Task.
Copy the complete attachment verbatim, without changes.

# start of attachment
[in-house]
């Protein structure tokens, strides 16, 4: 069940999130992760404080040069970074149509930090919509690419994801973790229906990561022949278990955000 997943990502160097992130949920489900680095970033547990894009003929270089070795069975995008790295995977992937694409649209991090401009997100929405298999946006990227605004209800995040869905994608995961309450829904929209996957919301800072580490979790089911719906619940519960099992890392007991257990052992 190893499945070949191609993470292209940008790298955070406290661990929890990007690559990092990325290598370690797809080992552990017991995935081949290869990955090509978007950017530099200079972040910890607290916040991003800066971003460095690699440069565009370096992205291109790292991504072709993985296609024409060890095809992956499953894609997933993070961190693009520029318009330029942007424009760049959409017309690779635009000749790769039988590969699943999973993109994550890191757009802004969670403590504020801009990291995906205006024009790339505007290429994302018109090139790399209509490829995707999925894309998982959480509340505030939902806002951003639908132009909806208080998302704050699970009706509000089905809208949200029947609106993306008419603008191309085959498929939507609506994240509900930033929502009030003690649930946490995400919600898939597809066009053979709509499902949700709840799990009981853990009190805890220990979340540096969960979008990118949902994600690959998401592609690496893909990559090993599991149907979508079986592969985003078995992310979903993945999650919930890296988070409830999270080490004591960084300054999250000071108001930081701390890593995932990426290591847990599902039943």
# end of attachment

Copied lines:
[in-house]
């Protein structure tokens, strides 16, 4: 069940999130992760404080040069970074149509930090919509690419994801973790229906990561022949278990955000 997943990502160097992130949920489900680095970033547990894009003929270089070795069975995008790295995977992937694409649209991090401009997100929405298999946006990227605004209800995040869905994608995961309450829904929209996957919301800072580490979790089911719906619940519960099992890392007991257990052992 190893499945070949191609993470292209940008790298955070406290661990929890990007690559990092990325290598370690797809080992552990017991995935081949290869990955090509978007950017530099200079972040910890607290916040991003800066971003460095690699440069565009370096992205291109790292991504072709993985296609024409060890095809992956499953894609997933993070961190693009520029318009330029942007424009760049959409017309690779635009000749790769039988590969699943999973993109994550890191757009802004969670403590504020801009990291995906205006024009790339505007290429994302018109090139790399209509490829995707999925894309998982959480509340505030939902806002951003639908132009909806208080998302704050699970009706509000089905809208949200029947609106993306008419603008191309085959498929939507609506994240509900930033929502009030003690649930946490995400919600898939597809066009053979709509499902949700709840799990009981853990009190805890220990979340540096969960979008990118949902994600690959998401592609690496893909990559090993599991149907979508079986592969985003078995992310979903993945999650919930890296988070409830999270080490004591960084300054999250000071108001930081701390890593995932990426290591847990599902039943």